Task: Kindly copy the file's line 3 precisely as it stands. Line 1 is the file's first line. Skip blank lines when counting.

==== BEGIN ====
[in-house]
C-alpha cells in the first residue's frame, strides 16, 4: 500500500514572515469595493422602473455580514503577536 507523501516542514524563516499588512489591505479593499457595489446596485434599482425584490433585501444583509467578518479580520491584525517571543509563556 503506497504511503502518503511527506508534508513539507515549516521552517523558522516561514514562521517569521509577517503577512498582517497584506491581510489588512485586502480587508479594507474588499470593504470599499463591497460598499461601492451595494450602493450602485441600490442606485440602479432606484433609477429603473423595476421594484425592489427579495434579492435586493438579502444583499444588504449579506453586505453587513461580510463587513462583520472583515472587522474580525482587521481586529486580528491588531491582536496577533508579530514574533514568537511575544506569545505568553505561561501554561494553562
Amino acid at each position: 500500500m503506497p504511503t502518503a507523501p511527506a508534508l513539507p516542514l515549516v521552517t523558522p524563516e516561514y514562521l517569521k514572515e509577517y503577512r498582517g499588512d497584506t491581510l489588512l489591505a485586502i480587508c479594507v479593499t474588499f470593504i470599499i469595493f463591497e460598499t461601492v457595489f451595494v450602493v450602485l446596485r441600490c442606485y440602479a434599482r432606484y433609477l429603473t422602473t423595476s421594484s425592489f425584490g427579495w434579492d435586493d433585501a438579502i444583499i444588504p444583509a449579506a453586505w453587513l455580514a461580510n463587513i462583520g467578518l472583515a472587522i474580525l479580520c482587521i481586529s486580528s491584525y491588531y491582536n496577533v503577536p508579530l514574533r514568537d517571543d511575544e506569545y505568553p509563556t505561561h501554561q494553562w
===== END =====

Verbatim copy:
Amino acid at each position: 500500500m503506497p504511503t502518503a507523501p511527506a508534508l513539507p516542514l515549516v521552517t523558522p524563516e516561514y514562521l517569521k514572515e509577517y503577512r498582517g499588512d497584506t491581510l489588512l489591505a485586502i480587508c479594507v479593499t474588499f470593504i470599499i469595493f463591497e460598499t461601492v457595489f451595494v450602493v450602485l446596485r441600490c442606485y440602479a434599482r432606484y433609477l429603473t422602473t423595476s421594484s425592489f425584490g427579495w434579492d435586493d433585501a438579502i444583499i444588504p444583509a449579506a453586505w453587513l455580514a461580510n463587513i462583520g467578518l472583515a472587522i474580525l479580520c482587521i481586529s486580528s491584525y491588531y491582536n496577533v503577536p508579530l514574533r514568537d517571543d511575544e506569545y505568553p509563556t505561561h501554561q494553562w